Hi everyone, Tony Dae here.
follow up videos:
I got a question about what the crop factor would be for the Blackmagic pocket cinema camera 4k and what would happen to their lenses if they were to adapt them to the camera.
So of course, instead of answering simply, I made a video featuring MATH so that you all can figure this out yourselves by creating your own spreadsheet in Excel or Google sheets. Knowledge is power!
I hope that this video is not too confusing, as it is made for people who do understand what a crop factor is and isn't.
Keep in mind that the data regarding the crop factor is in relation to shooting the BMPCC4K in 4K, not 1080P or windowed high speed 120p.
Also, when I talk about the sensor size of the bmpcc4k, I am in now way referring to the mount type. The mount type of the camera is m43 and is irrespective of the sensor size. I also state one sensor as a micro 4/3 and the BMPCC4k as a 4/3 sensor, because thats what BMD calls it. I am using this to indicate the difference between the size shown in the cvp website and the size of the BMPCC4K. Both could be technically classified as "four thirds" sensor, and I hope you understand my meaning in context to this video.
*PLEASE READ BELOW IF YOU ARE CONFUSED OR IF YOU ARE GETTING ANGRY AND WANT TO FIGHT IN THE COMMENTS*
The lens itself isn't affected exactly by the crop, but it does in fact affect the field of view, which is important when you want to frame your shots a certain way. The more the sensor is cropped, the further you have to back up from the subject to match the same framing you would have had with the same lens on a full frame 35mm camera.
Because you have changed the location of the lens, the depth of field will appear deeper. There's no magic, its science. And the figures used in this video, and elsewhere, are meant to help people understand what a shot will look like when trying to match the same framing on a camera as full frame 35mm.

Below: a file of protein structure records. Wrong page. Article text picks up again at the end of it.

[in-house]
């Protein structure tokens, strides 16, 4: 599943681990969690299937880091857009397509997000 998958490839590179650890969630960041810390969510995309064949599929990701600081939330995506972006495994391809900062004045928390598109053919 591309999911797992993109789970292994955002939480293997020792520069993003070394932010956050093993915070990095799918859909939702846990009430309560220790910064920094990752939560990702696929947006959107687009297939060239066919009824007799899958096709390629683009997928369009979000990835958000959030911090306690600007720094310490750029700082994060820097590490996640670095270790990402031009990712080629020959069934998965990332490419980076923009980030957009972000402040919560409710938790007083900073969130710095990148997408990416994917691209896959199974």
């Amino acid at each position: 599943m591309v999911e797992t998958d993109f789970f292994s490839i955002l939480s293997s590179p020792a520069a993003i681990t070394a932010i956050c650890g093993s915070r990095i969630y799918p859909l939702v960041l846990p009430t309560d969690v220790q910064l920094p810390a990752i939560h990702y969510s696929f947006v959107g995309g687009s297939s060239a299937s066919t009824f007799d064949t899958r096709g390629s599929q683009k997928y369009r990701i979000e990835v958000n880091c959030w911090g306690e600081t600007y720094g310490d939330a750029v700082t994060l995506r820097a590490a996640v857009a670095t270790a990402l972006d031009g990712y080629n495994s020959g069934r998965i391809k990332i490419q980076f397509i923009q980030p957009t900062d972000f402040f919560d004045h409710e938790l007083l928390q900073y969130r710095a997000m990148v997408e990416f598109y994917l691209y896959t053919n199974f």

Keep in mind that the crop factor is not only determined by the sensor size, but also any additional crops that may be happening in camera. Some cameras have additional crops when recording in 4k or 1080p or at certain frame rates. This should also be taken into account when you make your own spreadsheet.
Also, keep in mind that I use terms like Relative Focal Length (RFL) in mm and Relative Minimum Depth of Field (RMDOF) in f stops. These terms are used to help you to understand the focal length and shallowest depth of field achievable by the lens are both relative to trying to get the exact same framing as if you were using Full Frame 35mm.
Different focal length calculations does not mean that the lens is changing focal length, only that you will have to back up farther AS IF YOU WERE using a longer lens.
Although the depth of field will appear different when you back up, the aperture/iris (f stop) of the lens itself DOES NOT change at all when determining a crop factor. The diameter is exactly the same and the exposure will be the same as if the lens were used on a full frame camera.
A focal reducer/speedbooster widens the field of view relative to its magnification factor and also increases the T stop by about a stop by concentrating light from the edges toward the center but does not affect the actual diameter of the aperture (f stop). Exposure WILL be different when using a focal reducer/speed booster.
If you need more help, resources are below.
Music credit: bensound.com